The Music, Language, and Culture Workshop

Thursday 23 January – Prof. Elsie Dunin

Please join us Thursday January 23, 4.30pm (LOGAN CENTER, Rm. 501) – please note the change from the usual location. This is a collaborative workshop with Center for East Europe and Russian/Eurasian Studies.

We warmly welcome Professor Elsie Dunin who will present the following paper:

 “Forty-Five Years (1967-2012) of a Romani Spring Event in Skopje, Macedonia” 


As a dance ethnologist, my studies focus on continuities and changes of social events with a dancing component. Since 1967 I continue to observe and record a community-wide event of the Romani population in Skopje, Macedonia in relation to their evolving social changes. Most of the dancing took place in public spaces within a framework of a five-day calendar holiday, known with multiple names – Gjurgjovden (St. George’s Day) a Slavic Macedonian term, Erdelezi (coming of spring) a Turkish-based term, and šutalo pani (spring waters) a Romani term. The diminishing public dancing during this event parallels a period that introduces major socio-cultural changes to Romani families such as a change of personal living space (1960s), encouraged education (1970s), and migrant work opportunities (1970s–1980s). After Macedonia’s secession from SRF Yugoslavia in 1991 and into the 2010s there are numerous proselytizing religious groups and humanitarian non-governmental organizations, an emergence of conflicting Romani political parties, and the site of a new United States Embassy for Macedonia where a major part of this community-wide holiday was celebrated. Using the holiday event with its own continuities and changes since 1967, the presentation provides a selected overview of socio-cultural markers in a parallel time period.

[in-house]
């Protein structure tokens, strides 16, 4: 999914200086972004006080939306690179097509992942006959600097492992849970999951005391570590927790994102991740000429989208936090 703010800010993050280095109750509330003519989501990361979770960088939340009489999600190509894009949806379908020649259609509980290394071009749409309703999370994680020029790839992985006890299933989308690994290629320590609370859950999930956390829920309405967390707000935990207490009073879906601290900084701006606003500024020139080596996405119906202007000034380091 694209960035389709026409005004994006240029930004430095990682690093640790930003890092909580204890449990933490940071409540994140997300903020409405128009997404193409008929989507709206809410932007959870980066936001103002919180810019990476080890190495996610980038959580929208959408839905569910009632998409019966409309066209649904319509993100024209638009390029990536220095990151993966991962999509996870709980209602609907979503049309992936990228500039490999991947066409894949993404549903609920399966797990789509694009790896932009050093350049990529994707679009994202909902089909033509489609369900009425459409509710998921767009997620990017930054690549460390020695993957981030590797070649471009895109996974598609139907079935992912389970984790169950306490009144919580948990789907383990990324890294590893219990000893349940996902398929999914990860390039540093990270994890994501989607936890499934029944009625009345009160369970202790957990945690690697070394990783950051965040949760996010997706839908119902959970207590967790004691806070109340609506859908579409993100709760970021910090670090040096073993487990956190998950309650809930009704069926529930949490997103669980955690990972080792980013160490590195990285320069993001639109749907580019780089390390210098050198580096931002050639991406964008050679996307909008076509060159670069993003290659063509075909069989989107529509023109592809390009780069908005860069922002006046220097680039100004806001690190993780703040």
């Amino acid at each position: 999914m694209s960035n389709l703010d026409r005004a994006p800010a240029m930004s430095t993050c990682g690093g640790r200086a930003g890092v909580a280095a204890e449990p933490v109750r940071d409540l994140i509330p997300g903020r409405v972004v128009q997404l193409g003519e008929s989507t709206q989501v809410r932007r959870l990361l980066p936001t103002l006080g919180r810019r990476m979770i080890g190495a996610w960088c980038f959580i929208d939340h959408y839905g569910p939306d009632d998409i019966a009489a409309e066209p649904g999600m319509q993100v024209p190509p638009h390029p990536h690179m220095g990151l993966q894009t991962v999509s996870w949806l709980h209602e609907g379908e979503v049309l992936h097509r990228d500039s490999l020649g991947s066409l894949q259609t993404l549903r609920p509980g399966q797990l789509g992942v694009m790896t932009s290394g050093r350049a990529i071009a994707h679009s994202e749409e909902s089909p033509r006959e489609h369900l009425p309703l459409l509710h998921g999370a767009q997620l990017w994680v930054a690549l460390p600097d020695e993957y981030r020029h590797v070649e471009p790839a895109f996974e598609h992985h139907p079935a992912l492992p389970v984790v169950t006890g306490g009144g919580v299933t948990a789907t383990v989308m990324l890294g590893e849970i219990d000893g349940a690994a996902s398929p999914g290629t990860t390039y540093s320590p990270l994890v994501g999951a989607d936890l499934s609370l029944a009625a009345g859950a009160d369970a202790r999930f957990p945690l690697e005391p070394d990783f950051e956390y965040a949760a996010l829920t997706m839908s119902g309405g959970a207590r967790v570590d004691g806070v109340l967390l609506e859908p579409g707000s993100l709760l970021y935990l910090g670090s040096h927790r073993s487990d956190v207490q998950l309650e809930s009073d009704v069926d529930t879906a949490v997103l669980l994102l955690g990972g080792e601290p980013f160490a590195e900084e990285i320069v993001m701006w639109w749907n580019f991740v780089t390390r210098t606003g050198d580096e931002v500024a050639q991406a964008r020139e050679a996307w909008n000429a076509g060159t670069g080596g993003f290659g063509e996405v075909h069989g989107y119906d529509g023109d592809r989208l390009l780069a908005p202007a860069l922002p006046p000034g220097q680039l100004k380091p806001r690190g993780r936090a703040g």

Accompanied by PowerPoint the presentation shows selected images and dancing examples from 1967 into 2012.

Elsie Dunin is Professor Emerita (Dance Ethnology), University of California at Los Angeles (UCLA), and dance research advisor with the Institute of Ethnology and Folklore Research (IEF) in Croatia. Dunin is also active with the International Council for Traditional Music (ICTM) Study Group on Ethnochoreology and with the Cross-Cultural Dance Resources (CCDR) in Arizona. Her research focuses on the relationship of socio-cultural changes with the continuities and changes in social dance events. Studies have taken place in Macedonia among both Macedonian and Romani populations; with the Croatian diaspora in California, Chile and Australia compared with source emigrant areas in Croatia. Professor Dunin is author, editor, and compiler of numerous publications.

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